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The Financial Benefits of a Patient Portal

By: Curtis Vognet | April 30th, 2021

The Financial Benefits of a Patient Portal Blog Feature

Needless to say, healthcare has seen several drastic changes over the last year or so. A need for more contactless office procedures. A sharp rise in the use of telemedicine. A surge in digital payments. A crackdown on Information Blocking violations. However, another change in the last year that has not received nearly as much attention is increased financial responsibility for patients. And this economic trend has made patient portals more crucial than ever.

This blog will examine how a portal can help practices support this new trend while reducing overhead costs and minimizing unnecessary work for your staff.

The Upward Trend in Patient Financial Responsibility

In 2020, the average consumer spent considerably more on healthcare than they did in 2016. According to a survey (conducted from January 2020 to July 2020 during the COVID-19 pandemic) published by the Kaiser Family Foundation, on average, workers contributed $5,588 toward the cost of family coverage. In addition to premium increases, they also found 83 percent of covered workers had a deductible in their plan, up from 70 percent a decade ago. The average single deductible stands at $1,644 for workers who have one, similar to the amount reported last year but up sharply from $917 a decade ago. This marks a 111 percent increase in combined average out-of-pocket expenses incurred by workers under private insurance. Almost all workers have plans with an out-of-pocket maximum on in-network cost, but limits vary widely. 11 percent of covered workers reported their plans had maximums of less than $2,000 and 18 percent reported maximums of $6,000 or higher.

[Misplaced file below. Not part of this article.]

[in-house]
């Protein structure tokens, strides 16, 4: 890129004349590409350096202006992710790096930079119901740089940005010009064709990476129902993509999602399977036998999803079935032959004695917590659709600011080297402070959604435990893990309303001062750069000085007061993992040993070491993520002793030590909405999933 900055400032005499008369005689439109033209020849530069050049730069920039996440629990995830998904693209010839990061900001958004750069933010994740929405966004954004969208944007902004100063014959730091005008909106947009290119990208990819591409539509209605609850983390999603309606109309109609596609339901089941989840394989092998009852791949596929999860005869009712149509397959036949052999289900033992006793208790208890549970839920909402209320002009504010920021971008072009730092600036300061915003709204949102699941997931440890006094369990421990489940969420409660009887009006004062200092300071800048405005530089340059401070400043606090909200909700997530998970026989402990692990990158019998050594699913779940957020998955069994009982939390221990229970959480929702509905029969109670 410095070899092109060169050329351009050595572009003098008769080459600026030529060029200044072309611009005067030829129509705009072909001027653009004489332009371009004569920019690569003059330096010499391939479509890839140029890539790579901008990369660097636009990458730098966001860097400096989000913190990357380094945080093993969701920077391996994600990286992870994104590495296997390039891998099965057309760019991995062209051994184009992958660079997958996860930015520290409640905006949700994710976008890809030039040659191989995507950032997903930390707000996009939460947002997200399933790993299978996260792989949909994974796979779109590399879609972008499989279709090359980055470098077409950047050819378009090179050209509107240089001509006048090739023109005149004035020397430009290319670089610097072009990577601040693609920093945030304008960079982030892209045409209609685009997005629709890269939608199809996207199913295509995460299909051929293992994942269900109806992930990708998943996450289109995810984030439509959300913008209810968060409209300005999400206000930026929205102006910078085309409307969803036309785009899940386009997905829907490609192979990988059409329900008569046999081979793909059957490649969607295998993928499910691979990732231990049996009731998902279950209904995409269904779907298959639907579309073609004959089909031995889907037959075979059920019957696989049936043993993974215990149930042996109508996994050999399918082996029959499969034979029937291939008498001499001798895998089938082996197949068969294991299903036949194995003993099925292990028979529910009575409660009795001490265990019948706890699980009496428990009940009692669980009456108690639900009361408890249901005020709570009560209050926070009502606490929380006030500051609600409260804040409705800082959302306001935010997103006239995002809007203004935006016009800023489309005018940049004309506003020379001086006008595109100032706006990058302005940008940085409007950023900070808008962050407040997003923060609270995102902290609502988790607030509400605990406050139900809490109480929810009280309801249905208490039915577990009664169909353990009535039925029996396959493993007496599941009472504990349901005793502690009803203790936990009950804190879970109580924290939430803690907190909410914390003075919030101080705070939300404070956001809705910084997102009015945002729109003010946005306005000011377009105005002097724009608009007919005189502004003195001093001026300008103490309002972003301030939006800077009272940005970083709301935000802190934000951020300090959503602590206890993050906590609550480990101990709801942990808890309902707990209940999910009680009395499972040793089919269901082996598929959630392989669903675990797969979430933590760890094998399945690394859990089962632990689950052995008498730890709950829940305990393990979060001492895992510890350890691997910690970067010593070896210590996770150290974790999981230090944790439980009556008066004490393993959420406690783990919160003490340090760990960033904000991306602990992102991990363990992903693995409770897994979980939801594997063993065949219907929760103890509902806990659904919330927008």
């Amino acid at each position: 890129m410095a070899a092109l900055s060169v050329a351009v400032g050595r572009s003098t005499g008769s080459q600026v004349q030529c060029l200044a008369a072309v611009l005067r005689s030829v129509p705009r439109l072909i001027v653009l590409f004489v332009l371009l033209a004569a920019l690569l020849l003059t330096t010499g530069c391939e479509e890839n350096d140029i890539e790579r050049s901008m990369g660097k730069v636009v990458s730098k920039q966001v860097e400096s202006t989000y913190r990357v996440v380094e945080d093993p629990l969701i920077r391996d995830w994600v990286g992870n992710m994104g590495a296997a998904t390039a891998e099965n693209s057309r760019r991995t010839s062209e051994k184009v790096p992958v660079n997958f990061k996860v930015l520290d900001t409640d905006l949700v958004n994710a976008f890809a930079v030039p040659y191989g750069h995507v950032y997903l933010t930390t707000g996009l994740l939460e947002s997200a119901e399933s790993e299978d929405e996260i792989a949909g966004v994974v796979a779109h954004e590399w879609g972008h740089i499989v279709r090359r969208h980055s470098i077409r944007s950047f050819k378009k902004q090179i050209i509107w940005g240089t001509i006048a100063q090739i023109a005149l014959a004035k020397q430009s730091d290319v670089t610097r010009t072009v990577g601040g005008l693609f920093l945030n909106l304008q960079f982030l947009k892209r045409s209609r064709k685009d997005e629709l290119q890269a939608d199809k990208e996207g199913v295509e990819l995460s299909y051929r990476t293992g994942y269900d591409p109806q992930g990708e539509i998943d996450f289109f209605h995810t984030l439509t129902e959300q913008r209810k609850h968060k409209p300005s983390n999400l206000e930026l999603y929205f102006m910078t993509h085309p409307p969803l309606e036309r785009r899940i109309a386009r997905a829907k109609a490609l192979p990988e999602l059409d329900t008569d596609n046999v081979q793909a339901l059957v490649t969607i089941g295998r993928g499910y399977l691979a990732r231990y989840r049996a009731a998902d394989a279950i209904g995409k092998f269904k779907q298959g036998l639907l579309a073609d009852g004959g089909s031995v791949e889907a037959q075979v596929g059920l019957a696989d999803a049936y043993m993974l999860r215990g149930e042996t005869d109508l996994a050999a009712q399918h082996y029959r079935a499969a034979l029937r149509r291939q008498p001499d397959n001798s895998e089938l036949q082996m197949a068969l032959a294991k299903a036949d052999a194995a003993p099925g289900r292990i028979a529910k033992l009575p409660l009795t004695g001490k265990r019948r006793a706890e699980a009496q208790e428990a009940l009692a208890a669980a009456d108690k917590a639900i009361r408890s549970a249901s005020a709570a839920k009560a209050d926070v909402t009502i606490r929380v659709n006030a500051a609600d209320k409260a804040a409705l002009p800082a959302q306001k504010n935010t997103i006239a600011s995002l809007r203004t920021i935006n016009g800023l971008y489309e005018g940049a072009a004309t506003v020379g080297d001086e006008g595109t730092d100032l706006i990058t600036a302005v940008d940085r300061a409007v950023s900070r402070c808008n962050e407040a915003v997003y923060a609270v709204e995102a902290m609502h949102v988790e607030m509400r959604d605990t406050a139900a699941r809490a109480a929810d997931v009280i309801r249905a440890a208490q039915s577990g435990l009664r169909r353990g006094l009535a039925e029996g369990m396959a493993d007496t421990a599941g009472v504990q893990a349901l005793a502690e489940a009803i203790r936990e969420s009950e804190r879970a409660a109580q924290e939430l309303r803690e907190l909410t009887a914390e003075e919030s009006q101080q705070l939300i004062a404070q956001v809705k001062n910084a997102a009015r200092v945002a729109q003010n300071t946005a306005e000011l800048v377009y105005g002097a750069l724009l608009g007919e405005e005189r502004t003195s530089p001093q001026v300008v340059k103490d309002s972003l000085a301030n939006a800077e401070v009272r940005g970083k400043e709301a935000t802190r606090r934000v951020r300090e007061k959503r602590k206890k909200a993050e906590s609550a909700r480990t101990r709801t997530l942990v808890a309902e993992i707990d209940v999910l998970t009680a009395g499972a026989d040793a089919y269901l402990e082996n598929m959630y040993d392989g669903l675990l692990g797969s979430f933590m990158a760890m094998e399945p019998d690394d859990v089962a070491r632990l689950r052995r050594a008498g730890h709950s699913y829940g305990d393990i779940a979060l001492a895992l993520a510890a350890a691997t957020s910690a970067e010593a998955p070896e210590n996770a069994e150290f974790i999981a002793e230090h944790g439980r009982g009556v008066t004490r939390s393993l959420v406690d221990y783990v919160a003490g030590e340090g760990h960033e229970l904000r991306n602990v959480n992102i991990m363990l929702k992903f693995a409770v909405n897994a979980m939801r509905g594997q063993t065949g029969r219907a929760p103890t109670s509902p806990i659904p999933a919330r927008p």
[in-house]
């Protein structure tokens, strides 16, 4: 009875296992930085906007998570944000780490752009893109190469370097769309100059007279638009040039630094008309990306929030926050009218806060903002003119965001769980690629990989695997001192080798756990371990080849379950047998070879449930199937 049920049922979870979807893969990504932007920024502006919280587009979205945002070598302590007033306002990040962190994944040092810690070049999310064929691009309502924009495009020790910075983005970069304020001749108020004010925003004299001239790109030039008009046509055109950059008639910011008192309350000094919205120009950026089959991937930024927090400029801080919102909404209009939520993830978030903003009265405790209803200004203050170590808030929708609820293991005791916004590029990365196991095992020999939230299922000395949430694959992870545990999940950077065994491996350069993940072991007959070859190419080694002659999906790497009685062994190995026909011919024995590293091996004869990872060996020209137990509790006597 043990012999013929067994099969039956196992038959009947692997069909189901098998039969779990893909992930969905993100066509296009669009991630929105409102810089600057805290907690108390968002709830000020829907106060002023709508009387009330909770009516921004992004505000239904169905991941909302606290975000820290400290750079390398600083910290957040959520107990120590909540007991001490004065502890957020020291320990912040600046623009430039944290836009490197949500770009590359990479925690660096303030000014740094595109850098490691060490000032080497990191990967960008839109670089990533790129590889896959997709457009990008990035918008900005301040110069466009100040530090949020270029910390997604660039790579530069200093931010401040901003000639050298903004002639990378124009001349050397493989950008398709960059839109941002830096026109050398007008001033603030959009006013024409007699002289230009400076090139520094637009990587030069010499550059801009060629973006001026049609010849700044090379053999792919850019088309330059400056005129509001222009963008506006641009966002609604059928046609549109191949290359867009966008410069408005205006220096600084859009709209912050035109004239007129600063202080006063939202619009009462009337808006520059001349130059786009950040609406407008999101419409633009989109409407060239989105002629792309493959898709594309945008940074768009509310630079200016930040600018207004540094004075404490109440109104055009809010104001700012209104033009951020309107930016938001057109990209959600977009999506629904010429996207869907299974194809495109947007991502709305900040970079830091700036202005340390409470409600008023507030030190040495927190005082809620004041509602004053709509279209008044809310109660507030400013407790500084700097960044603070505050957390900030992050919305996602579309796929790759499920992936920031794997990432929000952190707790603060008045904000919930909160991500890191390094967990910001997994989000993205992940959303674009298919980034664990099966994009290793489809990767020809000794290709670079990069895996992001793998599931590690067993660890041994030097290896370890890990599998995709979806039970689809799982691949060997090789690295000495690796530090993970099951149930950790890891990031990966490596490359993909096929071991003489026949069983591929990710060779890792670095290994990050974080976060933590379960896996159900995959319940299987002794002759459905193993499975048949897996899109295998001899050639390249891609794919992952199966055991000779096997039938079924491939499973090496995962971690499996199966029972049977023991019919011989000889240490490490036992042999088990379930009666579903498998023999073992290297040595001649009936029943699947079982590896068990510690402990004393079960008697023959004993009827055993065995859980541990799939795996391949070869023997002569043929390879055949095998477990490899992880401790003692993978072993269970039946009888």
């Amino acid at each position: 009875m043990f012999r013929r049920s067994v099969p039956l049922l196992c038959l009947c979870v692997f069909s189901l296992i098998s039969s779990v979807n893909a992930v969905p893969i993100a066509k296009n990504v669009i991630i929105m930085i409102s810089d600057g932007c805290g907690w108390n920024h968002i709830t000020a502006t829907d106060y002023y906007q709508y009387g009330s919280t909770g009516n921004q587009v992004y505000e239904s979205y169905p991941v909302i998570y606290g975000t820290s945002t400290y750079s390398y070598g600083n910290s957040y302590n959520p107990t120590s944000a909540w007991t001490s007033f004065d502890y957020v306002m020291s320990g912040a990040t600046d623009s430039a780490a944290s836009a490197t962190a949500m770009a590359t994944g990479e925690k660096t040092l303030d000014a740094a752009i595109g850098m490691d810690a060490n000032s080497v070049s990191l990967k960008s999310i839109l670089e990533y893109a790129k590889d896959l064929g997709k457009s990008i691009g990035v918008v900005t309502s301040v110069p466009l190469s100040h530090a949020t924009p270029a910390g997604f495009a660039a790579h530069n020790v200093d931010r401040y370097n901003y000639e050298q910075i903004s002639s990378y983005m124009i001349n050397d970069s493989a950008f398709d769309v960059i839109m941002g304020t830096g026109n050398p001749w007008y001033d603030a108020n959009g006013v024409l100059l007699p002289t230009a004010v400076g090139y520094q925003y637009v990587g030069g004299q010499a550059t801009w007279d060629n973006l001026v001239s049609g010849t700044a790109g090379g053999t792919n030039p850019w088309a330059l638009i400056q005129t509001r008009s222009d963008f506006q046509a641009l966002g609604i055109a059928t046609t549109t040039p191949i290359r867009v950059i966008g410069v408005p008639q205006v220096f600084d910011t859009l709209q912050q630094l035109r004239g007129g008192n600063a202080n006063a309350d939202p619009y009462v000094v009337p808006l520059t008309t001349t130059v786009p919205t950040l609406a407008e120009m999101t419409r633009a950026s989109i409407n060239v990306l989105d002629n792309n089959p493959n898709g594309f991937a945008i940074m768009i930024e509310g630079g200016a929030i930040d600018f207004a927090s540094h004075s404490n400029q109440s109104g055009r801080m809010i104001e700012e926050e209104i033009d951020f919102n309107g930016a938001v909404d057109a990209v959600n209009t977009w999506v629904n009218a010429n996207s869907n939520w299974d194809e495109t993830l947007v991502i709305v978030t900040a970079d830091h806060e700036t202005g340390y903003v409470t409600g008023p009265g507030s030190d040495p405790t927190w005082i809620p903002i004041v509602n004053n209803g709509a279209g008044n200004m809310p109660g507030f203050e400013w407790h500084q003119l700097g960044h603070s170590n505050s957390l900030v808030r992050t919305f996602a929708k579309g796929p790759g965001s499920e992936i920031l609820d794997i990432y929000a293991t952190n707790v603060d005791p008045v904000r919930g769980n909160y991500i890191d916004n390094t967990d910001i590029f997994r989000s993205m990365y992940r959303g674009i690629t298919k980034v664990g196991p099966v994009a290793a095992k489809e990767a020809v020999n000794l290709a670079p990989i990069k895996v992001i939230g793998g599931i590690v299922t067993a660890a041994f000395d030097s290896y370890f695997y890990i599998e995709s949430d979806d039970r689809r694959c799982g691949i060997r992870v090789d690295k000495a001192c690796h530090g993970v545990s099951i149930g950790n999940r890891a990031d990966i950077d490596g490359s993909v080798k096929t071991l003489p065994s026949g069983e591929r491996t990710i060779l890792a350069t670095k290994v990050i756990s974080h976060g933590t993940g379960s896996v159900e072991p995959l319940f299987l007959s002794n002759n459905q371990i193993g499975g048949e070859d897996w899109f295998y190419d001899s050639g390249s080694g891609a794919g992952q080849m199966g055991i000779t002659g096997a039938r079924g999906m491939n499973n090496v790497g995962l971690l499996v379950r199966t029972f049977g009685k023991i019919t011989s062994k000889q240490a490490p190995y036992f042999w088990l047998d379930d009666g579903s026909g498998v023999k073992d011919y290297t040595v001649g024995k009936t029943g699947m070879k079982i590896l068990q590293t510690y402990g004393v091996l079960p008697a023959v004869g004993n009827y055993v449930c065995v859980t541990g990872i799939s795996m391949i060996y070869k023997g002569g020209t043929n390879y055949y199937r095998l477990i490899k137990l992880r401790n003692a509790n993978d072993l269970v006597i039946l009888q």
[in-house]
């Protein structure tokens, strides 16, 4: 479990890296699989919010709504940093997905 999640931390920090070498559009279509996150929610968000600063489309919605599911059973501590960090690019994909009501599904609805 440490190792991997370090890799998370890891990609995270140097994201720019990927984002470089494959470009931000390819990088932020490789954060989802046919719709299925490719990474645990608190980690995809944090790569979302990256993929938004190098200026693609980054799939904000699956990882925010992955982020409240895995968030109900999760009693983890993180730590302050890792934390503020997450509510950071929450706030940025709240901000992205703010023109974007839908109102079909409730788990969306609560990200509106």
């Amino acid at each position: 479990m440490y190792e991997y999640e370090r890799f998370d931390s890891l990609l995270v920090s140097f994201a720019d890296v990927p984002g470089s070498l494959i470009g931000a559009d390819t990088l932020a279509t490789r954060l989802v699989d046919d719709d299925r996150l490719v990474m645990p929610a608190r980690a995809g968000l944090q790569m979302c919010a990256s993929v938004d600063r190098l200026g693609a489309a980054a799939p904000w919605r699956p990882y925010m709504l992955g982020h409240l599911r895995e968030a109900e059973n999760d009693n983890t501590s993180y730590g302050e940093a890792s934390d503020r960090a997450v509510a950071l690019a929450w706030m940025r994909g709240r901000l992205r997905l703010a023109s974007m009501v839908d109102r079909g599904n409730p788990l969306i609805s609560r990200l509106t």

The CDC examined the enrollment rate of adults aged 18-64 in high deductible health plans in 2017. They found an increase in enrollment in HDHPs with health savings accounts from 2007 to 2017, up from 4.2 percent to 18.9 percent, and HDHPs without an HSA up from 10.6 percent to 24.5 percent. The increases in enrollment in high-deductible plans, coupled with those deductibles continuing to rise, means an ever-growing amount of healthcare costs being paid out-of-pocket by patients. reports that during the pandemic, TransUnion Healthcare's second annual patient survey found that 59 percent of patients deferred non-coronavirus-related medical care from March to September in 2020. 49 percent of patients indicated that the state of the economy had at least some impact on how they seek medical care. They also report that out-of-pocket expenses in 2020 for outpatient visits increased 6 percent from 2019.

What this all means is an increase in healthcare consumerism. Younger generations are spearheading this trend, focused heavily on lowering their expenses. 90 percent of Gen Z respondents and 87 percent of Millennial respondents reported they do research when making healthcare decisions, compared to just 69 percent of Baby Boomers.

Using a Portal to Support the Trend